Thursday, November 30, 2006

Kickin' it old school

So I'm driving back from Home Depot tonight (gotta get those LED Christmas lights for the house. Usually Home Depot makes for a pretty nice little Saturday - buy some wallpaper, maybe get some flooring, stuff like that. Maybe Bed, Bath, & Beyond if we have enough time) and I flip on AM640 to check the score in the Leaf game. It's 1-0 Atlanta in the second.

Given the Leafs total and complete inability to come back in any meaningful way this season (0-5-1 when trailing after 1 - that's a .000 win percentage for anyone scoring at home; 1-9-2 when trailing after 2 - a sizzling .083 winning percentage) I figured game over.

And how.

Got home just as the third started and could only laugh at how bad the Leafs looked. I kept expecting to see Tom Watt behind the bench. Or Doug Carpenter (although if Carpenter was behind the bench the Leafs would have lost 9-4).

I'm going to beat a dead horse here: isn't this team built from the back end out? A team that's tough to play against? Isn't this the most expensive defensive core in the NHL? Consider this: depending on how many goals the Coyotes and Kings give up tonight the Leafs might have coughed up the second most goals in the NHL (***update: as of December 1, the Leafs are 26th in total goals against. Twelve goals are separating the Leafs from the dead-last Flyers.)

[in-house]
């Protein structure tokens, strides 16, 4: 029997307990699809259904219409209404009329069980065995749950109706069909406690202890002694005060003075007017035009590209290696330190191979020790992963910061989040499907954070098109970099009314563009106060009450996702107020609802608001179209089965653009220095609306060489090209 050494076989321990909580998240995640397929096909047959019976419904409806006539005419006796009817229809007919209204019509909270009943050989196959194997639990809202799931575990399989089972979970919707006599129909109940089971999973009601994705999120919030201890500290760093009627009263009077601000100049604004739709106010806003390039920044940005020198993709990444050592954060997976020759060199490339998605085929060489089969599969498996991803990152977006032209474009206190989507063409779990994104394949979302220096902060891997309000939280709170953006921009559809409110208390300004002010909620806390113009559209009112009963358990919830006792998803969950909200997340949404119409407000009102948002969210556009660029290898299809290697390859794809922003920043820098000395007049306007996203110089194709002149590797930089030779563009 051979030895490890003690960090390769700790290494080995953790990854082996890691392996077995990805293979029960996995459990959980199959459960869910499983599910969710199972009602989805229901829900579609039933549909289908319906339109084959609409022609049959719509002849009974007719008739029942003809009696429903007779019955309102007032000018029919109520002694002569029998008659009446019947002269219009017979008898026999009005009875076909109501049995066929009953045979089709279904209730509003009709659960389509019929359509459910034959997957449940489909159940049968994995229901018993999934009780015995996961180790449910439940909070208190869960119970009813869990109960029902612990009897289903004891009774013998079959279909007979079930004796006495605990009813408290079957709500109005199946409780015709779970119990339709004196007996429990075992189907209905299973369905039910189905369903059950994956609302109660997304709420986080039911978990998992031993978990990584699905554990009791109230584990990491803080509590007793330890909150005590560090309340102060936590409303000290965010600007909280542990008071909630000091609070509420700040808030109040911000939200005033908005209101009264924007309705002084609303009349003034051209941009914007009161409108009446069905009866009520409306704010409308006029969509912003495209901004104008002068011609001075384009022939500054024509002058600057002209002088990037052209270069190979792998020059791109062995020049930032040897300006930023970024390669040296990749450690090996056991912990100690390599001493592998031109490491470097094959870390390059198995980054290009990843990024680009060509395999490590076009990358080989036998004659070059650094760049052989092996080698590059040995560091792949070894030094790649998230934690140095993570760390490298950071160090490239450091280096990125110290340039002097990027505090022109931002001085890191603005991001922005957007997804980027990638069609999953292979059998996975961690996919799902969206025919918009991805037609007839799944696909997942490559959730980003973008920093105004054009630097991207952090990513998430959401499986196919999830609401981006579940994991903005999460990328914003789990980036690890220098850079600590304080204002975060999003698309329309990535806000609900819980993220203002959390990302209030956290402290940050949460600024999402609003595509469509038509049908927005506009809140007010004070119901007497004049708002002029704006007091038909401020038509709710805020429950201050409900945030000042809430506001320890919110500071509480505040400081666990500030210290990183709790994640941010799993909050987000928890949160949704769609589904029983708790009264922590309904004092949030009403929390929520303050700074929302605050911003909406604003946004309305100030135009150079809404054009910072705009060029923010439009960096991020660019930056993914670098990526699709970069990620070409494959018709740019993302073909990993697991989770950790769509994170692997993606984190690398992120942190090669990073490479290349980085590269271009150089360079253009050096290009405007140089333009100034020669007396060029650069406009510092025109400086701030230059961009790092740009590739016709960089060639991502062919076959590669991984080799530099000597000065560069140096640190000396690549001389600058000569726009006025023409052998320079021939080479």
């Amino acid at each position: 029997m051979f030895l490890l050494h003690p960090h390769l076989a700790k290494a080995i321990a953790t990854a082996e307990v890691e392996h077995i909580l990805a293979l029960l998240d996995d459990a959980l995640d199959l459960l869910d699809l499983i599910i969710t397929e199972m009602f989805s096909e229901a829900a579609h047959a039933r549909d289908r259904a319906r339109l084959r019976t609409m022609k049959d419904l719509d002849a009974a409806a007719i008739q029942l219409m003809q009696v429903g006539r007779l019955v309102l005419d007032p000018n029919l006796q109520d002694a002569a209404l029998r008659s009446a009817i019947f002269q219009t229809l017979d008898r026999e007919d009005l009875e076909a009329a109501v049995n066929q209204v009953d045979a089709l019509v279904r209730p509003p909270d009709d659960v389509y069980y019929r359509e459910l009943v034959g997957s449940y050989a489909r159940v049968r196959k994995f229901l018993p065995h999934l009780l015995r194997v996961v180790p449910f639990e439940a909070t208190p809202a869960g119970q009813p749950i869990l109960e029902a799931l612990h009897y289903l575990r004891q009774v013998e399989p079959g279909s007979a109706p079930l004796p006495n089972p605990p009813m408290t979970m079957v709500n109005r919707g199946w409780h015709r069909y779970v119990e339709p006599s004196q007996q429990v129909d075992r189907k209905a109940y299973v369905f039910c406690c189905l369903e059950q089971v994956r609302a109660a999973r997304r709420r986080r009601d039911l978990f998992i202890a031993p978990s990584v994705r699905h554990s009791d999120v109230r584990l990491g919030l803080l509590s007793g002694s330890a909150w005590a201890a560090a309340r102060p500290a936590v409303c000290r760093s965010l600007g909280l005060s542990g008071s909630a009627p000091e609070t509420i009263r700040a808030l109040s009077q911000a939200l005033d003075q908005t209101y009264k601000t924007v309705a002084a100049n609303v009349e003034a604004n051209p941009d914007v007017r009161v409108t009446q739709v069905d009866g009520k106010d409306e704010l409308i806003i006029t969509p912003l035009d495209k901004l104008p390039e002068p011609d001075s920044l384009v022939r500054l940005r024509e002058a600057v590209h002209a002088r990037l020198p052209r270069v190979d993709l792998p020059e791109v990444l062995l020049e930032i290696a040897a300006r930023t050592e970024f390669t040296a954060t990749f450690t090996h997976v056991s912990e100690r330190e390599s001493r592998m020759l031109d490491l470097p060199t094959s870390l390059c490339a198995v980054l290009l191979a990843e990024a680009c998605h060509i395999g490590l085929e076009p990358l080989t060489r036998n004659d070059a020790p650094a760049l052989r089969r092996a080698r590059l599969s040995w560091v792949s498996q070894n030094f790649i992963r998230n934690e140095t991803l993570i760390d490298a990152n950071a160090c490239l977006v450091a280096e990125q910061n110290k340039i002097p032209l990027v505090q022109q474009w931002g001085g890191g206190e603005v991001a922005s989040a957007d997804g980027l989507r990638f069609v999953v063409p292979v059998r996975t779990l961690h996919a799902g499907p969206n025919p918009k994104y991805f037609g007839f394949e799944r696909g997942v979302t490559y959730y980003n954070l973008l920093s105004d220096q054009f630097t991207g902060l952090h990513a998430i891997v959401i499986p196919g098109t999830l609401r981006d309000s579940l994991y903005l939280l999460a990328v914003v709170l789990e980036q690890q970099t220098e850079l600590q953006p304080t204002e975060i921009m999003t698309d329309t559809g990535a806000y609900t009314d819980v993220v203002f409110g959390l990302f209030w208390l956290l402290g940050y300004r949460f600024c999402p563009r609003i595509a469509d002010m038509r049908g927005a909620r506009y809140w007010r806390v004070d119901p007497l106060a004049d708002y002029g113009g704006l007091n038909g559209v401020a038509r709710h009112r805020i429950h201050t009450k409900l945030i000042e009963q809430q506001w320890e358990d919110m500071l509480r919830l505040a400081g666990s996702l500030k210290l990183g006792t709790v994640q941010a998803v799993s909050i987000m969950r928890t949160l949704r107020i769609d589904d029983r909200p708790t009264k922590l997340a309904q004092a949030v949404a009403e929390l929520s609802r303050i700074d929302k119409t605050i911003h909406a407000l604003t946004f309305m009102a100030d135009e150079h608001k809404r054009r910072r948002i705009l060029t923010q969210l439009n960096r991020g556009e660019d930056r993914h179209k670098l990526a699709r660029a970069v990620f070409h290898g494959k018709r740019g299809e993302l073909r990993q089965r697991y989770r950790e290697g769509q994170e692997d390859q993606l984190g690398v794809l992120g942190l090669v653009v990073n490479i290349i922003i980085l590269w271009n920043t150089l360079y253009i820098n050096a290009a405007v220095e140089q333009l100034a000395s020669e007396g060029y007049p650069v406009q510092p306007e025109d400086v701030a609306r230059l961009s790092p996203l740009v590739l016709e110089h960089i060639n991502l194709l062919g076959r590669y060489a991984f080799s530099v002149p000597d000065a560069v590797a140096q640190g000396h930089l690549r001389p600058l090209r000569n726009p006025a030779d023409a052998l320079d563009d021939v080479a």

That’s quite the peer group my beloved Blue and White have fallen in with. I don’t know about you other Leaf fans, but I’m not so crazy about the Buds hanging around with the Flyers, Panthers, Kings and Coyotes down in the basement. And what’s Carolina doing traveling with that crowd?

There's a great lesson in stats/economics about predictive markets - e.g. that if a crowd estimates how many pennies are in a jar, buy and sell shares on oscar nominees, or offer advice on what the correct and final answer is - their collective wisdom is spot on. Before this season started, all the experts said the Leafs would have trouble scoring and that they wouldn't make the playoffs. Average together all their estimates...

I'm wondering if anyone with more of a statistical bent than yours truly would be able (or willing) to look at the rate of comeback wins this year as compared to last.

Part of the "New NHL" sizzle was the notion that no lead was safe. Teams could no longer get up one or two goals and count on the win. I'd love to know if there was any truth in that notion - were there in fact more come from behind wins last year than in previous seasons? In turn, how is this young season looking in terms of leads holding up.

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